George Osborne famously declared “we are all in this together”
when it comes to Britain’s prosperity. The Office for National Statistics has now taken him at his word, adding up the contribution made by prostitutes and drug dealers.
For the first time official statisticians are measuring the value to the UK economy of sex work and drug dealing – and they have discovered these unsavoury hidden-economy trades make roughly the same contribution as farming – and only slightly less than book and newspaper publishers added together.
Illegal drugs and prostitution boosted the economy by £9.7bn – equal to 0.7% of gross domestic product – in 2009, according to the ONS’s first official estimate.
A breakdown of the data shows sex work generated £5.3bn for the economy that year, with another £4.4bn lift from a combination of cannabis, heroin, powder cocaine, crack cocaine, ecstasy and amphetamines.
According to the estimates there were 60,879 prostitutes in the UK in 2009, who had an average of 25 clients per week – each paying on average £67.16 per visit.
There is also detailed data on drugs. The statisticians reckon there were 2.2 million cannabis users in the UK in 2009, toking their way through weed worth more than £1.2bn. They calculate that half of that was home-grown – costing £154m in heat, light and “raw materials” to produce.
The ONS will work in the coming months to bring the data more up to date. The figures will then be included in the broad category of household spending on “miscellaneous goods and services” alongside life insurance, personal care products and post office charges.
The more inclusive approach brings the ONS into line with European Union rules, and will eventually allow comparisons of the size of the shadow economy in different member states.
Joe Grice, chief economic adviser at the ONS, said: “As economies develop and evolve, so do the statistics we use to measure them. These improvements are going on across the world and we are working with our partners in Europe and the wider world on the same agenda.
“Here in the UK these reforms will help ONS to continue delivering the best possible economic statistics to inform key decisions in government and business.”
The new elements will be published in the national accounts from September onwards, supplementing the more traditional measures of GDP including construction and manufacturing output. By comparison, the construction sector contributed around £90bn to the UK economy in 2009, and manufacturing £150bn.
The ONS said that in every year between 1997 and 2009 prostitution and illegal drugs boosted the economy by between £7bn and £11bn. Combined with other changes to the national accounts from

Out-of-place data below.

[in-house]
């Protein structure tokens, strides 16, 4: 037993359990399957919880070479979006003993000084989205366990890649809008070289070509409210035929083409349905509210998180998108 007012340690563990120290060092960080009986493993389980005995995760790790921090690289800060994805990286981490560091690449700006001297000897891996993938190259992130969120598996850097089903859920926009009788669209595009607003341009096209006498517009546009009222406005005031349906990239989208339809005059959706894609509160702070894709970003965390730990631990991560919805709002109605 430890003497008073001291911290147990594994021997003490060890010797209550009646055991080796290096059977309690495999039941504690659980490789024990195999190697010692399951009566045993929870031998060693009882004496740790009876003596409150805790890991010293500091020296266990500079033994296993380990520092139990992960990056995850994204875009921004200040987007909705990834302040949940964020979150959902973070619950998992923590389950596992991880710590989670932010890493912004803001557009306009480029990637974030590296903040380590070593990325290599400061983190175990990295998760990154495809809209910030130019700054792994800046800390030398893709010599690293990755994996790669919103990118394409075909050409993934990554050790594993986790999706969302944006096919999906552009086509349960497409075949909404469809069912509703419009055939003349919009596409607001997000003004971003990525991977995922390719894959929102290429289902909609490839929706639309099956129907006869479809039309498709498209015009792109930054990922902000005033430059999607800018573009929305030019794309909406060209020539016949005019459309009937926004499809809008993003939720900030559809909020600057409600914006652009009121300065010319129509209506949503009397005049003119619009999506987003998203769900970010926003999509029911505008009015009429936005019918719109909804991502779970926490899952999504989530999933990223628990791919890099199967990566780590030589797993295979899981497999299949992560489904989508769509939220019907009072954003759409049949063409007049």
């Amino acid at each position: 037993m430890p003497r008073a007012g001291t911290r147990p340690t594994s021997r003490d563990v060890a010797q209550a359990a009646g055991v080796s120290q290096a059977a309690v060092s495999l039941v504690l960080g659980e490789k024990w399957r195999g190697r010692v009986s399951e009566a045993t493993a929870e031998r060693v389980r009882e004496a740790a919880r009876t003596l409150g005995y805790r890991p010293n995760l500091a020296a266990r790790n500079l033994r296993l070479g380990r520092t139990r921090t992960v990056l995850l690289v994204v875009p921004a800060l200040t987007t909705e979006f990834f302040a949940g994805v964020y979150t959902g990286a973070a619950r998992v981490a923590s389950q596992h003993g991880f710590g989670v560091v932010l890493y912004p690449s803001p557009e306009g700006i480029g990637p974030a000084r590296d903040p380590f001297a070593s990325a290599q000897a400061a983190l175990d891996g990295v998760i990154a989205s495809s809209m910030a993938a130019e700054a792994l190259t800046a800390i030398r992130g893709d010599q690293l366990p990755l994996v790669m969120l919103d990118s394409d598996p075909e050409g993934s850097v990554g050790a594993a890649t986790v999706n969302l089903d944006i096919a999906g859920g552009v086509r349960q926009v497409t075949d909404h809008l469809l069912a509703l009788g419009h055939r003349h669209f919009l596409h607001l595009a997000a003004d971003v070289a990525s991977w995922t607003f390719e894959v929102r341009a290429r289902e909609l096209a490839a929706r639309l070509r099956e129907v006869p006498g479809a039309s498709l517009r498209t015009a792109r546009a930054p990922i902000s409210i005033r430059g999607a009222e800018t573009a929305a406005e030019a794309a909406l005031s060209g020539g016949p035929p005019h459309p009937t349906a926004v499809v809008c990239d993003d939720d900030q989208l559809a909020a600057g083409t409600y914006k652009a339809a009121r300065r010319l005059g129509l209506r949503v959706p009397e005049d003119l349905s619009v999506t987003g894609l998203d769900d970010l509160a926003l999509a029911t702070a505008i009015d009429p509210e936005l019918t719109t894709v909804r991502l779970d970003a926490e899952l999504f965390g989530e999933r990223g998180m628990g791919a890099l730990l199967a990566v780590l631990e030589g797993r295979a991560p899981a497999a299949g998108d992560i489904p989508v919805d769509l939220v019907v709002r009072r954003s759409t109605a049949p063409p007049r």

September, £33bn or 2.3% will be added to the 2009 level of GDP, the ONS said.
Graeme Walker, head of national accounts for the ONS, acknowledged there were limitations to measuring the value of illegal activities to the economy, but said it was a useful exercise nevertheless.
“It’s a model-based estimate but one that serves a purpose for the picture of the overall economy.”
He said the ONS would attempt to “fill in the gaps” left by available studies but it would be impossible to measure illegal activities as accurately as other components of GDP. Other activities are measured using questionnaires but the response rate in the sex and drugs trades are unlikely to be high.
Alan Clarke, a UK economist at Scotiabank, said that although the government would not feel the benefit of illegal work in terms of income tax take, there would be a spending boost.
“A drug dealer or prostitute won’t necessarily pay tax on that £10bn, but the government will get tax receipts when they spend their income on a pimped up car or bling phone.”
Steve Pudney, professor of economics at the University of Essex, said he was sceptical about the methods used by the ONS to estimate the size of the drugs market.
“In my view, the ONS estimate of the size of the drug market is unlikely to be very accurate. It rests on some heroically large assumptions which would be difficult to test, and it also uses a measure of demand that is likely to understate systematically the true scale of drug use.”
He added: “They are using a demand-side approach which loosely involves multiplying a survey estimate of the number of drug users by another estimate of the amount consumed by the average user.
“Average retail prices of drugs come from other sources – mainly police/customs/security service intelligence sources – and, multiplying this by the estimated demand, gives the size of the market in cash terms.”